I was such a music nerd and was inspired by lo-fi music, like stuff from K Records and Kill Rock Stars in the mid to late 90s. There were a lot of bands doing home recordings, and the music was very raw and direct and touching in a way I hadn’t experienced before. I think that made a big impact on me and felt super-empowering. It made me realize that you could make things as an individual without the infrastructure of a major label or sophisticated equipment or professional tools. That became an interesting creative germ for me, which I’ve followed through my work, continually asking: What’s the most impressive thing I can do with the most humble materials? That’s exciting to me. People most easily connect with things that are human-sized, and if they can connect with how they were made, there is this built-in kinesthetic empathy, even if the ideas are big in scale. And music definitely feels that way.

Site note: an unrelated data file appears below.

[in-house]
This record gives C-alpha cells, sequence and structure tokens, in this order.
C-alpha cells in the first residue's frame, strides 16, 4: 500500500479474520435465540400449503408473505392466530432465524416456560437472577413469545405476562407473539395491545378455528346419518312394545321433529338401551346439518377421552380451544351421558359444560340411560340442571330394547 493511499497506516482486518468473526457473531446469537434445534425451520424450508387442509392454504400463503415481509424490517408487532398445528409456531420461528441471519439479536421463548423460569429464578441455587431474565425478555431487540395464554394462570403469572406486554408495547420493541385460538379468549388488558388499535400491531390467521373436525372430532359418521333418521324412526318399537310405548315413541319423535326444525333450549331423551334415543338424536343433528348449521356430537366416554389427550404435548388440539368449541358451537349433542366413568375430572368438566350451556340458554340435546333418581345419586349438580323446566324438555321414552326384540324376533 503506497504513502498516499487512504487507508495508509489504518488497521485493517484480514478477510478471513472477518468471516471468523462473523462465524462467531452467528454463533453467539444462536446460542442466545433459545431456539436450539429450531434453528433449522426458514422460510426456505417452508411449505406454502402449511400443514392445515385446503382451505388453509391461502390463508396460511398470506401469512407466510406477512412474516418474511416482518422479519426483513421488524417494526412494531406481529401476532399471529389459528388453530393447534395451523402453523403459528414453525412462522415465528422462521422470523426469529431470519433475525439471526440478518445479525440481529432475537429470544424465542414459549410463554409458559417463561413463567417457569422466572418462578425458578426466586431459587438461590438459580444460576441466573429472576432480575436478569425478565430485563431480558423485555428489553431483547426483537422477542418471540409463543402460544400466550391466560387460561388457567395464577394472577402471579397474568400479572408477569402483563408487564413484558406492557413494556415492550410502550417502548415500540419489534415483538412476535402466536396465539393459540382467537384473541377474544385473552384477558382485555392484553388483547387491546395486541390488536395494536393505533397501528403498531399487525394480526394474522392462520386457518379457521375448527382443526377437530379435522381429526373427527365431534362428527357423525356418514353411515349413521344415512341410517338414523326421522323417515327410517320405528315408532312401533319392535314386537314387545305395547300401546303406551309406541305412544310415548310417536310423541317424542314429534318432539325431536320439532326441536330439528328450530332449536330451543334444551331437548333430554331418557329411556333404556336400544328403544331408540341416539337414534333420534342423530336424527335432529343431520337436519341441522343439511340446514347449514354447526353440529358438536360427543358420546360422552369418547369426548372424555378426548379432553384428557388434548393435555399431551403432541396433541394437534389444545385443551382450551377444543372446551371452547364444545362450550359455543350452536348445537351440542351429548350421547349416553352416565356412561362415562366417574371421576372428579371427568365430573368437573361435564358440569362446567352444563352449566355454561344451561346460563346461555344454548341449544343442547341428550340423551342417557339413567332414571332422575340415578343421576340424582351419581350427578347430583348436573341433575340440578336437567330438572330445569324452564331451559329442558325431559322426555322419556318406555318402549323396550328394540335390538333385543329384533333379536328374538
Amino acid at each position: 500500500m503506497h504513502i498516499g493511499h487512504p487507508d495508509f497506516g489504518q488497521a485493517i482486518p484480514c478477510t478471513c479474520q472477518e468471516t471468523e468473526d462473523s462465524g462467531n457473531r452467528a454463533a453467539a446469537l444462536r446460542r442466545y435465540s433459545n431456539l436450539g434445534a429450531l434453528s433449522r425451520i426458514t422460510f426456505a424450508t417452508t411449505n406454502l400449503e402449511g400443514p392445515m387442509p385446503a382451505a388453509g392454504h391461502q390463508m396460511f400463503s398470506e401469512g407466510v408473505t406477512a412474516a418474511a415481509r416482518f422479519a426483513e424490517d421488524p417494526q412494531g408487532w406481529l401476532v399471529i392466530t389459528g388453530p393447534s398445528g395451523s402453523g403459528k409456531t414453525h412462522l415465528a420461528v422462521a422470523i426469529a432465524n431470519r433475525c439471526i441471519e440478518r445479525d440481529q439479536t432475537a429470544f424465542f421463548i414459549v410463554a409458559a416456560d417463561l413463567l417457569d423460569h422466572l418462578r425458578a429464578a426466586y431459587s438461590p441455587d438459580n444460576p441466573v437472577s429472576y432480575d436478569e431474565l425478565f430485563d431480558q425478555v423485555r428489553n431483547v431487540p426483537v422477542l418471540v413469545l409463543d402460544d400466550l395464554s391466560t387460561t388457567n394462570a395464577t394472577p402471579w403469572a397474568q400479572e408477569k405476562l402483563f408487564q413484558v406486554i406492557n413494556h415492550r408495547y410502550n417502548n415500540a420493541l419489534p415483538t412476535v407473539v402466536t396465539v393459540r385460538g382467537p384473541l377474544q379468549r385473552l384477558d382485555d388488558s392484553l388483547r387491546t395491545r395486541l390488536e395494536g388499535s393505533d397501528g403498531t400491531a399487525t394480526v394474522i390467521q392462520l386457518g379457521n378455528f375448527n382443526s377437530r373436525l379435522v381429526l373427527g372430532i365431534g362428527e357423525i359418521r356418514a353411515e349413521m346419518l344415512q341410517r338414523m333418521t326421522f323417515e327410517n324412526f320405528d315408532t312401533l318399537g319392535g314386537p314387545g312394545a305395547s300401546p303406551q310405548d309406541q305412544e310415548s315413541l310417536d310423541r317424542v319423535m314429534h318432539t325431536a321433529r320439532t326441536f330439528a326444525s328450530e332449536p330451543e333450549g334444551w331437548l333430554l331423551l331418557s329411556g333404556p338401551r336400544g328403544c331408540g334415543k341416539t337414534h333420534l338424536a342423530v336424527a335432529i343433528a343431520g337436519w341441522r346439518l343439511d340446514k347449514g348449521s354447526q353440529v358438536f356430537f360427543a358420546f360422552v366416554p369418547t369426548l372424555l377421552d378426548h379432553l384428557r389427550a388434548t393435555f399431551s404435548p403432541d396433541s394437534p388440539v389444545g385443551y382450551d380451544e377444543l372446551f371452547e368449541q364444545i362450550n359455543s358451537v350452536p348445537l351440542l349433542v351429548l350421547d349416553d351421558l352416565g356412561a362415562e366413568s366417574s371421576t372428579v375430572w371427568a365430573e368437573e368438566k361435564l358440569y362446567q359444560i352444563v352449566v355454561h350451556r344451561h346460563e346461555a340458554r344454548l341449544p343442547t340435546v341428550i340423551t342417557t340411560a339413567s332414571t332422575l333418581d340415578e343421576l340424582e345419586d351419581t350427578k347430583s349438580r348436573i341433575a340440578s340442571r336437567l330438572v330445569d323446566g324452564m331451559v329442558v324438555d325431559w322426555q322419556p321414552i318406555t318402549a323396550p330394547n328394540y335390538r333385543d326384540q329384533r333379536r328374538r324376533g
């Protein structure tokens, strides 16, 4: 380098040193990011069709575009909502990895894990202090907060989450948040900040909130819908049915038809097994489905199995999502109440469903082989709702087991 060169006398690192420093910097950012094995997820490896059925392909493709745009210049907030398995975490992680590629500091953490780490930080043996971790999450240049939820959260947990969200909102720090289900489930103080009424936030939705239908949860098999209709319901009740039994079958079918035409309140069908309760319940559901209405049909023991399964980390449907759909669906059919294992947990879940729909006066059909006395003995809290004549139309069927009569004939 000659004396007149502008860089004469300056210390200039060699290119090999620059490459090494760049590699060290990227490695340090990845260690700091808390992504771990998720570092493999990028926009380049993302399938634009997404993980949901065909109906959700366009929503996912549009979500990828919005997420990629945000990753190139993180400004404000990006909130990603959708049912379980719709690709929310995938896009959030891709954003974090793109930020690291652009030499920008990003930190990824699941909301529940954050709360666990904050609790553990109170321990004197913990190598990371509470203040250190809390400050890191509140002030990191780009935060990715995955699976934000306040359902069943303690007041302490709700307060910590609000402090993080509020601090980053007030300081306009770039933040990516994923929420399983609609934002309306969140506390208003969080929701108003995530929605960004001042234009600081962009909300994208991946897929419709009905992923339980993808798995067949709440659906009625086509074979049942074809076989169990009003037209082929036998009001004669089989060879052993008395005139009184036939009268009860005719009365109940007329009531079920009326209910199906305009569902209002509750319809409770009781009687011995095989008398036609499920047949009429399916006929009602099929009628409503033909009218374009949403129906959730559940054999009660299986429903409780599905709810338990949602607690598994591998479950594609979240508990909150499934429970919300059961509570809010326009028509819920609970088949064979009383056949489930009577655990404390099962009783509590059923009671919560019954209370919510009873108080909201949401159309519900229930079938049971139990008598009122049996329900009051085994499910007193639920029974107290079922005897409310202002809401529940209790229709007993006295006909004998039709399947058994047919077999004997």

Tina: You stretch things to their limits, and I mean that as a compliment.

That’s actually what this pop-up book I’m working on is about!

Emily: Can you talk about it?

Yes, I can talk about it a little. I’m not supposed to blabber too much, though. I can say that it’s going to be published by Chronicle Books in Fall 2015.

Emily: Congratulations! Chronicle is in my hometown.

Really? Awesome. Yeah, I’m trying to figure out exactly what I can make with paper. It’s about tapping into invisible forces that are at play in the world, using only paper. If I can make this work, I think it’ll be the most exciting thing I’ve ever done. Not to oversell it, but I’m really excited.

Tina: Will you be applying your interest in physics to the making of this book?


Tina: You talked about creativity and drawing from a young age. Was creativity something that was encouraged by your family?

My dad is a river pilot and my mom is a stay-at-home mom. No one in my family is creative in the traditional sense, but they’ve always been very supportive, even though they don’t totally understand what I do. I was a rebellious teenager, and they were not supportive of that—I think I was grounded every day in high school. (laughing) But I do feel like I’ve had every advantage in life, so I feel a responsibility to push myself to try harder. I’ve been given so much.